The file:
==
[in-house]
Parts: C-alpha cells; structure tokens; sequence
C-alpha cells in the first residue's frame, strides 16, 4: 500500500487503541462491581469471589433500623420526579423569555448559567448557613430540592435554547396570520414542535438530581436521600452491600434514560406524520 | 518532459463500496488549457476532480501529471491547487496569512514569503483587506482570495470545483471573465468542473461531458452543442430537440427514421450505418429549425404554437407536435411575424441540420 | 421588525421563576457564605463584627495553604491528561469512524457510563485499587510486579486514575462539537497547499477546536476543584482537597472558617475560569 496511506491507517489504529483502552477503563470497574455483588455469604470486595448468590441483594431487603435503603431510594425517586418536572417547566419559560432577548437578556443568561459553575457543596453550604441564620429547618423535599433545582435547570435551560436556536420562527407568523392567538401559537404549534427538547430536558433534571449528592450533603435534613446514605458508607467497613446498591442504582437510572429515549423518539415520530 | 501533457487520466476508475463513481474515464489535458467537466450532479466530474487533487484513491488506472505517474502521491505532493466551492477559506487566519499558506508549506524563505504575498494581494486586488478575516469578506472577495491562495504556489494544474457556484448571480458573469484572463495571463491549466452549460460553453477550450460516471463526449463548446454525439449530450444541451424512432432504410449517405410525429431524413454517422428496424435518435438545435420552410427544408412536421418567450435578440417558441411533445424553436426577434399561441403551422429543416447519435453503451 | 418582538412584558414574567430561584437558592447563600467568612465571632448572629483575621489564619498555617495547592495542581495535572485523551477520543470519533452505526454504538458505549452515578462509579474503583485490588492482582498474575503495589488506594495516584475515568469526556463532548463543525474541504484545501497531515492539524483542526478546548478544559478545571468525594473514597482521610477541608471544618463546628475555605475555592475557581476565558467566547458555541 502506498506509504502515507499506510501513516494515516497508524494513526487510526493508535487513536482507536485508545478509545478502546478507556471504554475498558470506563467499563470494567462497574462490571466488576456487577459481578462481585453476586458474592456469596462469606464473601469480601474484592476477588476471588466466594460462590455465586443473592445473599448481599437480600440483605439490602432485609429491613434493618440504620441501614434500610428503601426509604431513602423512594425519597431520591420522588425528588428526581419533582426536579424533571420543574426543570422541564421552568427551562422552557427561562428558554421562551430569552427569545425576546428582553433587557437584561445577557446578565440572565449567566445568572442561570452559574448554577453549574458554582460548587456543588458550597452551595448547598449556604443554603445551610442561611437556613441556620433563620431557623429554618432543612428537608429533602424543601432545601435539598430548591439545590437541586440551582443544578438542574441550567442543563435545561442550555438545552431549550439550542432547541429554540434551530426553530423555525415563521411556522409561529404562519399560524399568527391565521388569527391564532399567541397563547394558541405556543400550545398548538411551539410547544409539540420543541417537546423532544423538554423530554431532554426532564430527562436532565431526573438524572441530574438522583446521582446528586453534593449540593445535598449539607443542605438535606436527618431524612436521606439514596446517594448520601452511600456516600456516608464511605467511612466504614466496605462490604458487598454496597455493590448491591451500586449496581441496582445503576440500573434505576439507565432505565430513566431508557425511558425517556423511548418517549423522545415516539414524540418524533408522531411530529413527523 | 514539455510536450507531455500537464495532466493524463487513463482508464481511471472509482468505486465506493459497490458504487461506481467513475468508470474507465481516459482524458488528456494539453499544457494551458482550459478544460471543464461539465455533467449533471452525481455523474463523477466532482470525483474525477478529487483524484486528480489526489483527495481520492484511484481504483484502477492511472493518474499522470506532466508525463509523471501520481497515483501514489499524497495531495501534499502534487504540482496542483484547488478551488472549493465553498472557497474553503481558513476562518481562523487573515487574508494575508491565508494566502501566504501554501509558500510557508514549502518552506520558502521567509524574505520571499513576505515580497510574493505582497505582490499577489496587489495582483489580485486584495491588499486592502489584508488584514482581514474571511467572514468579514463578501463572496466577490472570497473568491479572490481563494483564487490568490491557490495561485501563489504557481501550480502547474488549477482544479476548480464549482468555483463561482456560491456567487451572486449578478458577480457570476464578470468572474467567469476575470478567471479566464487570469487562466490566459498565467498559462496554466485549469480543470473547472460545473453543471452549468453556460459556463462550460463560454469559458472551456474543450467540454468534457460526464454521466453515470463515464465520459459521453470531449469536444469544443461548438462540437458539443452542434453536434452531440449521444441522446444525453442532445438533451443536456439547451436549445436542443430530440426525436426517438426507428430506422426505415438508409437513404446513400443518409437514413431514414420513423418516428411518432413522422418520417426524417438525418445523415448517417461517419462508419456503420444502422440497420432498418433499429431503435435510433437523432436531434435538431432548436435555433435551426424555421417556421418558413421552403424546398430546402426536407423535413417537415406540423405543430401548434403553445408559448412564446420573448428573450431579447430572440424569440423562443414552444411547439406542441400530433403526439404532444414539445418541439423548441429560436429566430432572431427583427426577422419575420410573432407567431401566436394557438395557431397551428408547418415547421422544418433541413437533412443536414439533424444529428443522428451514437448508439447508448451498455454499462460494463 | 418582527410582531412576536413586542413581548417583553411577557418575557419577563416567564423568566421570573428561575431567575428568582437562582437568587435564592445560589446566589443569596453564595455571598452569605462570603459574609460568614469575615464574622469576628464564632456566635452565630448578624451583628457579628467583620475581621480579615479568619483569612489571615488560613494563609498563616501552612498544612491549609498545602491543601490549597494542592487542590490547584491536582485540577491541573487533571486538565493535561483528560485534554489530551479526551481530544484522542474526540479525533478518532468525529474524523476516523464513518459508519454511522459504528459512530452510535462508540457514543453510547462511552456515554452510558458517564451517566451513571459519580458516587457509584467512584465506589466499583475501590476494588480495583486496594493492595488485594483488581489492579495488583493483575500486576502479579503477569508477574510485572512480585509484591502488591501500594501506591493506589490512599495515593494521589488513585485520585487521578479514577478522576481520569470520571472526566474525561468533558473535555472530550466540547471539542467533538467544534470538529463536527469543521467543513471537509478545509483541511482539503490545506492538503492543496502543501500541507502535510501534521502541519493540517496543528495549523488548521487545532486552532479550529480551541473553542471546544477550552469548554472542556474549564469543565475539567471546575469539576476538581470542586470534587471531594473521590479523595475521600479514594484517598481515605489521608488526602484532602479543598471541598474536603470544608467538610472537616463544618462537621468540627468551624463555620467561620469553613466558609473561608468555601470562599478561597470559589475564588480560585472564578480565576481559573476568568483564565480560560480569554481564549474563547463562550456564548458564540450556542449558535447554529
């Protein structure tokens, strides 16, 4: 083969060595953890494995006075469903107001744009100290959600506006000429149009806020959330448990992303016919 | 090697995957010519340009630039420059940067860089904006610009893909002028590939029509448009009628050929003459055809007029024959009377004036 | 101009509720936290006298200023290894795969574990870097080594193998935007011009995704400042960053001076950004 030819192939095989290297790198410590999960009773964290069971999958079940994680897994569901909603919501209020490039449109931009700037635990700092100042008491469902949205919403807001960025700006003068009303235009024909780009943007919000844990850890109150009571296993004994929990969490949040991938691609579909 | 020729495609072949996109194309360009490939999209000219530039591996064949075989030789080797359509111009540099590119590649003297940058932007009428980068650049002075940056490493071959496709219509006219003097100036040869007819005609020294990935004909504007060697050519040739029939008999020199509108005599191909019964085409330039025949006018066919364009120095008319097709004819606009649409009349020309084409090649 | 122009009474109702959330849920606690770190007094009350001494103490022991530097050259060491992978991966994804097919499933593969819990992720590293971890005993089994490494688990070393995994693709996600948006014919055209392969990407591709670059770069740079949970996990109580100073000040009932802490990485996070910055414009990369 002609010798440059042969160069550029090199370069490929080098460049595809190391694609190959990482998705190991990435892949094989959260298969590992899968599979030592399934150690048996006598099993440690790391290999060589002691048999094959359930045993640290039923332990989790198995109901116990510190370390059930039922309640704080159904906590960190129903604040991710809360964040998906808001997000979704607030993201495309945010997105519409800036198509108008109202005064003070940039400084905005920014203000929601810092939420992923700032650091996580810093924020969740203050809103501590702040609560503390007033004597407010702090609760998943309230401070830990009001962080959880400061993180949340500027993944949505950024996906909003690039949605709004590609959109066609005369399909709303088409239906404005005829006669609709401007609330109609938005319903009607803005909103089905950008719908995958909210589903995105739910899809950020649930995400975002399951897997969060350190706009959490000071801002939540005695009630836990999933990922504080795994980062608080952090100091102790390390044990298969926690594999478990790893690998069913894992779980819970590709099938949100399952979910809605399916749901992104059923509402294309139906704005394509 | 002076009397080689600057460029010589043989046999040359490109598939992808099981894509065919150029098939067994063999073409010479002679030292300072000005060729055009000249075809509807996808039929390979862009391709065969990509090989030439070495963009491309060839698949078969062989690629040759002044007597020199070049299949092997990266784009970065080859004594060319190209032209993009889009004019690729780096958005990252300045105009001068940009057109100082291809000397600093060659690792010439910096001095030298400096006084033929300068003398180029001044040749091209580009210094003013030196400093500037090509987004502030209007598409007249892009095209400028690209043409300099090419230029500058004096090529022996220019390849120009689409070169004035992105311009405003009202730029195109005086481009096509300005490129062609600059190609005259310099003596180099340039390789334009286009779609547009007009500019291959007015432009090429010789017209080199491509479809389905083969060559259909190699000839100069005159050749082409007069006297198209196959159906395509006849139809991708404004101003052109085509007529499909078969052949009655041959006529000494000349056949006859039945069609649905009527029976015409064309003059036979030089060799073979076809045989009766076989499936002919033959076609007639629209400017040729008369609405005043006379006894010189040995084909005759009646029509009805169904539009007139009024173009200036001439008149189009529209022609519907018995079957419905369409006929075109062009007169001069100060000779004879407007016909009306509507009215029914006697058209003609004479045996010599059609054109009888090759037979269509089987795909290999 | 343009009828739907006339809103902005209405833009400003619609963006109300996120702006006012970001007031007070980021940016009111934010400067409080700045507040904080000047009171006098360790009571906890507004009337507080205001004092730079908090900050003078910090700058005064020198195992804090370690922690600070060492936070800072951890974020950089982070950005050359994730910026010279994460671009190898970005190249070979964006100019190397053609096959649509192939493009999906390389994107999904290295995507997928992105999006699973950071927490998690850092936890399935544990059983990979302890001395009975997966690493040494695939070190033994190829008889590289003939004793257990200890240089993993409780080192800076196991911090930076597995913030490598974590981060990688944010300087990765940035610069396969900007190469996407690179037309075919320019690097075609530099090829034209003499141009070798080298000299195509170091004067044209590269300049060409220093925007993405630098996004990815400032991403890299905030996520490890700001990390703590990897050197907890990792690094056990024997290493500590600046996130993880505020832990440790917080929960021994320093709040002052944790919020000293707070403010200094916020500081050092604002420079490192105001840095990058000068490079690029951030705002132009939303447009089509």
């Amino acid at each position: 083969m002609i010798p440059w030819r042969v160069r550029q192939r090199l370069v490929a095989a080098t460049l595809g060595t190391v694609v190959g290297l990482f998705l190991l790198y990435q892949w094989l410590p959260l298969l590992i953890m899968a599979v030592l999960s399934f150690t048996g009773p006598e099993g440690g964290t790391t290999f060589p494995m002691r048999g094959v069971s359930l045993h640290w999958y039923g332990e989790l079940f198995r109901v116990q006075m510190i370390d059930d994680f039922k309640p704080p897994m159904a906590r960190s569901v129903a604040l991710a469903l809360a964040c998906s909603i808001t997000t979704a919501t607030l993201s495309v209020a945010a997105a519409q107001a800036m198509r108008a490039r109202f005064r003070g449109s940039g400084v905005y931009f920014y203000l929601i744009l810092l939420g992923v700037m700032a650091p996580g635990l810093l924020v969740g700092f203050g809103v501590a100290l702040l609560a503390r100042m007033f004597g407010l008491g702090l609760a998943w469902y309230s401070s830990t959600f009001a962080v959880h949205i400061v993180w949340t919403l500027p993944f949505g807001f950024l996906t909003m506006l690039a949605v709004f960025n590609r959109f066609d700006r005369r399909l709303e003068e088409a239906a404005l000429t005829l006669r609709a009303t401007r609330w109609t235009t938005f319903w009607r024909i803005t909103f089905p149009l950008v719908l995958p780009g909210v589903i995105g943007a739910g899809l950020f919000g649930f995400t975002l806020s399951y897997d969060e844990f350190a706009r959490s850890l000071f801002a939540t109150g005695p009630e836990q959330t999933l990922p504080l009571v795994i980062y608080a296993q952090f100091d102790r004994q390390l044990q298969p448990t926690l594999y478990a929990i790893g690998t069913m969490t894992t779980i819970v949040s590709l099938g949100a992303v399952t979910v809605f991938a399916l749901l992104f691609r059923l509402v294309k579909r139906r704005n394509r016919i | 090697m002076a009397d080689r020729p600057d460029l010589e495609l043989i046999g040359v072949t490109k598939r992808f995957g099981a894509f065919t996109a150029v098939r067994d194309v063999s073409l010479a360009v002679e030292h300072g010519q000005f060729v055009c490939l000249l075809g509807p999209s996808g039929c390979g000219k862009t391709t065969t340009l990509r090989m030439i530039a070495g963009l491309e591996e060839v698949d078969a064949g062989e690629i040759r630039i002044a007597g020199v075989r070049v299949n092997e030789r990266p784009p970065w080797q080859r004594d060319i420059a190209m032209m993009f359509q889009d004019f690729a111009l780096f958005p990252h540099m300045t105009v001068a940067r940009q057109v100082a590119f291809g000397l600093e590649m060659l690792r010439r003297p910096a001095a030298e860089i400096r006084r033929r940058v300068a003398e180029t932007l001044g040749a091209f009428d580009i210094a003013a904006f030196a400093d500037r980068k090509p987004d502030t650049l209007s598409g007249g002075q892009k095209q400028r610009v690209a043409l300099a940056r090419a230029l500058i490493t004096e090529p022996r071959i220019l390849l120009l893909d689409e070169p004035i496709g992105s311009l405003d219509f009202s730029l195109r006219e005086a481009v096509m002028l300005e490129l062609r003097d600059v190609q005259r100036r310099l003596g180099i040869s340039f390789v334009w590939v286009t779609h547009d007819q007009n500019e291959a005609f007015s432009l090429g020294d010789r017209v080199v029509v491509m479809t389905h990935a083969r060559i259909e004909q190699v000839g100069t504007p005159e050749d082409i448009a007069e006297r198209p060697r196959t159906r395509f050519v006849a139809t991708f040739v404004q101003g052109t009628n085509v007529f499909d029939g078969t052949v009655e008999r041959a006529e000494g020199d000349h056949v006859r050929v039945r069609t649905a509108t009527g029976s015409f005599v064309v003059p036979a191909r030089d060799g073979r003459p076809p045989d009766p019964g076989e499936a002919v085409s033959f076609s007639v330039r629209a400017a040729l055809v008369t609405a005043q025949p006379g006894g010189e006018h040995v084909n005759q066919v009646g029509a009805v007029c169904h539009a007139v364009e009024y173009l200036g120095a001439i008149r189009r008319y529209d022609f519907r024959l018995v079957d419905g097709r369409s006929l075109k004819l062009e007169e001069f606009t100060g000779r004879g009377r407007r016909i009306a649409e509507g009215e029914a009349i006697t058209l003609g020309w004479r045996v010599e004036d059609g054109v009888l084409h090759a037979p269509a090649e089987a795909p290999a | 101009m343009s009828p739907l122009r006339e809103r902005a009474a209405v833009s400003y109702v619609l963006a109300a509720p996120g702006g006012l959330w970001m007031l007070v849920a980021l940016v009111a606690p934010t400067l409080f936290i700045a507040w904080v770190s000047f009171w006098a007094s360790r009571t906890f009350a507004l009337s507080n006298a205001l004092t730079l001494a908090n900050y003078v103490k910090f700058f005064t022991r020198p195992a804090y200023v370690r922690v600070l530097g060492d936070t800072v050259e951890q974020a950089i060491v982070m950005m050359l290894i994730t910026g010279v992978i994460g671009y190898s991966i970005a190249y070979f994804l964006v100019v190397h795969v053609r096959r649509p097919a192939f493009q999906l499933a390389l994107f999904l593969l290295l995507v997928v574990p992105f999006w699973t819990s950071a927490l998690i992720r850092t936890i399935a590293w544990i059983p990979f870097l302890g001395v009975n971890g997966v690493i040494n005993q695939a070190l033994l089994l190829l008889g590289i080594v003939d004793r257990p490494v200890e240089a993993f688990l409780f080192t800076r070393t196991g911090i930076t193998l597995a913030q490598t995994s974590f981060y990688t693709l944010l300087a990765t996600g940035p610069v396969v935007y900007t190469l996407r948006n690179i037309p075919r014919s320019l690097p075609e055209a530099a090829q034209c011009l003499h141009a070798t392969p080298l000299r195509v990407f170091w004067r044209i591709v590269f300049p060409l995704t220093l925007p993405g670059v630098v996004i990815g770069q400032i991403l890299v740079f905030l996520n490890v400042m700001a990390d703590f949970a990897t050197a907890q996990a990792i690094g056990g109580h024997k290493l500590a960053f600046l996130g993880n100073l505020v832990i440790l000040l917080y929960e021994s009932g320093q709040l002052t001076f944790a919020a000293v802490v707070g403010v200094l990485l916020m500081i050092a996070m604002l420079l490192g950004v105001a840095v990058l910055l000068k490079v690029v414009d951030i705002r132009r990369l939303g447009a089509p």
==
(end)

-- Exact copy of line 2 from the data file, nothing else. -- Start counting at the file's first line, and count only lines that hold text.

Parts: C-alpha cells; structure tokens; sequence